Directions: Using any number between 1 and 9, fill in the boxes to create a true statement. You may only use a number once. Source: Bryan Anderson

Read More »# Tag Archives: DOK 2: Skill / Concept

## Rational Exponents 4

Directions: Using any number between 1 and 9, fill in the boxes to create a true statement. You may only use a number once. There are many possible solutions, one is: x^7/x^5 < x^(9/3) < x^8/x^2 [/toggle] Source: Bryan Anderson

Read More »## Rational Exponents 3

Directions: Using any number between 1 and 9, fill in the boxes to create a true statement. You may only use a number once. Source: Bryan Anderson

Read More »## Rational Exponents 2

Directions: Using any number between 1 and 9, fill in the boxes to create a true statement. You may only use a number once. Source: Bryan Anderson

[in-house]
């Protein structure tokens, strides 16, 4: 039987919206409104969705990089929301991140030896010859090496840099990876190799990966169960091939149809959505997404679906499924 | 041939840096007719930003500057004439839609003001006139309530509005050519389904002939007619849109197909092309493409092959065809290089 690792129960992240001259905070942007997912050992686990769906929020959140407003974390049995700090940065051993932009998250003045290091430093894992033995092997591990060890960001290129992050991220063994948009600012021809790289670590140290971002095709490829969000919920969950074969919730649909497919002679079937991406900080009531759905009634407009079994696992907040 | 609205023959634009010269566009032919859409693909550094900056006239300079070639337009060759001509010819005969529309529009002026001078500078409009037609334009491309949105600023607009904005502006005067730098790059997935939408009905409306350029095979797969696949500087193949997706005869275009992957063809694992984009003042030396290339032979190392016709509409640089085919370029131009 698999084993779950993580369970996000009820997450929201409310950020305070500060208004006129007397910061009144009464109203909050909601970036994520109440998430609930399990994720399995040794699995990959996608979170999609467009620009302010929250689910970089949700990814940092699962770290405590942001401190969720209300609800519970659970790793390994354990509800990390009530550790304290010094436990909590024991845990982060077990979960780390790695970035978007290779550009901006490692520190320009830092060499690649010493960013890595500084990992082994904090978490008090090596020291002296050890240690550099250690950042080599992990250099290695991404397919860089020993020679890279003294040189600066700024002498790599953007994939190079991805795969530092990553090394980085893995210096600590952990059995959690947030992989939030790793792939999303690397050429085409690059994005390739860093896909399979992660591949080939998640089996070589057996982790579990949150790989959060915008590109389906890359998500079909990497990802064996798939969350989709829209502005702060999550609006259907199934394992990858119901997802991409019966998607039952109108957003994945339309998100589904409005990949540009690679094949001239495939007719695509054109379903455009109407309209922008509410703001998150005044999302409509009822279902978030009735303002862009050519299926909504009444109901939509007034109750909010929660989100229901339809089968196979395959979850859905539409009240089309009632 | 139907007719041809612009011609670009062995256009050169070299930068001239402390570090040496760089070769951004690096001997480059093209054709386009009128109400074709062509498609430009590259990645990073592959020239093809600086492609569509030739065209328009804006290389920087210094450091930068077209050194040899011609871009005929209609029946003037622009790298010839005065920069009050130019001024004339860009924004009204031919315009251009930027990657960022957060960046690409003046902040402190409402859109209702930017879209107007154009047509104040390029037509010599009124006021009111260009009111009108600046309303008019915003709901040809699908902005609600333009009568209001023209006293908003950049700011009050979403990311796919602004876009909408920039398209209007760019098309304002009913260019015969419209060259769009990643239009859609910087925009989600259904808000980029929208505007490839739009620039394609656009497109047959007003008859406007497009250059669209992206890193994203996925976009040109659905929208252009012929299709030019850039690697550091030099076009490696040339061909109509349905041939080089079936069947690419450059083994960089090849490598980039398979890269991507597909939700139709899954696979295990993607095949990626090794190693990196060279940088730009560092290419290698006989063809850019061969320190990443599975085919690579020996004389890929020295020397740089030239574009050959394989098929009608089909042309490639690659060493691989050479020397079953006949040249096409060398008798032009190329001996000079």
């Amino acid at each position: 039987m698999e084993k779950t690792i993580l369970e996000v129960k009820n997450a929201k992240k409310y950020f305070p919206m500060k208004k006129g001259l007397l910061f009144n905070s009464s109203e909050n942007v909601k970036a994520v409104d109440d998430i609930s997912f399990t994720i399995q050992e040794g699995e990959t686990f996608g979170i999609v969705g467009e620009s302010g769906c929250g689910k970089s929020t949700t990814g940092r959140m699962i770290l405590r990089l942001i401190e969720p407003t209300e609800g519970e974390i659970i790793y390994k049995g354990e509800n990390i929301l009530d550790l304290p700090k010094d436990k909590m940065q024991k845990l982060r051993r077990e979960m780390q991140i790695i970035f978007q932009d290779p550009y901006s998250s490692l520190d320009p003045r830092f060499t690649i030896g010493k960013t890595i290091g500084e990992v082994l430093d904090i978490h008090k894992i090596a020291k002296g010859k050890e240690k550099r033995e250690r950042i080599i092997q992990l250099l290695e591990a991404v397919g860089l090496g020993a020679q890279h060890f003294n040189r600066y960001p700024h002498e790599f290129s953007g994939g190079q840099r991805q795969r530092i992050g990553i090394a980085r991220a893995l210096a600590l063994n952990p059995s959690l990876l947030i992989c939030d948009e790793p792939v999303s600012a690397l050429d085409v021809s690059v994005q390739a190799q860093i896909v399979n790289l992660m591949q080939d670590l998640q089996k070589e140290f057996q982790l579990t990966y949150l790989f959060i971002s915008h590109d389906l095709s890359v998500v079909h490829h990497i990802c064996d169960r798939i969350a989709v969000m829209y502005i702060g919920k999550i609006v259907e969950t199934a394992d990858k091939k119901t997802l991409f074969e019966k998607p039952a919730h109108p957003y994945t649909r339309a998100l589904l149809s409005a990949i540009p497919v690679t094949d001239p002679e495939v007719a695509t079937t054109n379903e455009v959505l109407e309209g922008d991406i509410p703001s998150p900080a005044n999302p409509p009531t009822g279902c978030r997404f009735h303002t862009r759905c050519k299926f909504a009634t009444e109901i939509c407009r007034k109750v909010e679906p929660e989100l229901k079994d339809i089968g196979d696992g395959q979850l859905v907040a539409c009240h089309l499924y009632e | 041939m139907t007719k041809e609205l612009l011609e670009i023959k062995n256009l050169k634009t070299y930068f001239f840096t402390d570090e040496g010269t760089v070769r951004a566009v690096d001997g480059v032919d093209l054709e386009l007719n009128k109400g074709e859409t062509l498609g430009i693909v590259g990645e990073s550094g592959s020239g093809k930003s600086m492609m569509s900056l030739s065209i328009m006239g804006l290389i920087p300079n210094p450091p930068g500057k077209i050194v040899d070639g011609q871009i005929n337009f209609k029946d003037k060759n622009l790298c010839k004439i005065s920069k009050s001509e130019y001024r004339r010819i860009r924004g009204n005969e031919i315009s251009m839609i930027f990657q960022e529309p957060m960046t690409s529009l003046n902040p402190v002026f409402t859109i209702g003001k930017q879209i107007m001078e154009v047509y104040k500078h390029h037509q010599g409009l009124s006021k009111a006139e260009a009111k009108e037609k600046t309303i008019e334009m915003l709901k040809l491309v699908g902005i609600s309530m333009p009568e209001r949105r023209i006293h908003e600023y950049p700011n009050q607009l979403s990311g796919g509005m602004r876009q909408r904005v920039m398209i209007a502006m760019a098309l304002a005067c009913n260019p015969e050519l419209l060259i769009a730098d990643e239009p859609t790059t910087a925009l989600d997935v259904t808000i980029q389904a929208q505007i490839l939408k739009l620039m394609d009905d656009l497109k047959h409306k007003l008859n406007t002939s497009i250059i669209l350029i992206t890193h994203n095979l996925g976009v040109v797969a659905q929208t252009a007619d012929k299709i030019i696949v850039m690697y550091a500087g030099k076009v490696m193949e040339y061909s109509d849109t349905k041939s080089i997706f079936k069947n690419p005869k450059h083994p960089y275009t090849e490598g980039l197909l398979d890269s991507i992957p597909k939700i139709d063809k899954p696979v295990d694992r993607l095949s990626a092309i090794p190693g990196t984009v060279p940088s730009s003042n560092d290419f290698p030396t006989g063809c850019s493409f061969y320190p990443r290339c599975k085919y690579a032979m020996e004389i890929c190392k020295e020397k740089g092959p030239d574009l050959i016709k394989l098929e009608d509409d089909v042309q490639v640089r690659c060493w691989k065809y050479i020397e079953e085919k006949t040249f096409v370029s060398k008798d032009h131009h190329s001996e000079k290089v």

Read More »## Describing Shapes

Directions: Using the following picture, complete the following sentences (using the phrases: above, below, beside, in front of, behind, and next to) The cube is ___________ the sphere and ___________ the triangle. The hexagon is __________ the pentagon and __________ the circle. Use the shape names to complete the following statements: The ________ is next to the ________ and above …

Read More »## Complimentary and Supplementary Angles

Directions: Using the digits 0-9, no more than once each, fill in the boxes to make the statement true: Source: Bryan Anderson

Read More »## Decomposing tenths & hundredths

Directions: Using the digits 0 to 9, no more than one time each, to fill in the boxes to decompose 1 1/10. Source: Christine Jenkins

Read More »## Decimal Addition

Directions: Use the digits, 0 through 9, without repeats, to complete the equation below: Source: Shaun Errichiello

Read More »## Fraction Division

Directions: Use the digits 0 through 9, without repeats, to solve the problem below. Source: Shaun Errichiello

Read More »## Derivatives Power Rule 2

Directions: Using the numbers 1 through 9 (without repeating), fill in the boxes to create a function such that at x = 2, the derivative (at that point) is closest to the value of 449. Source: Gregory L. Taylor, Ed.D.

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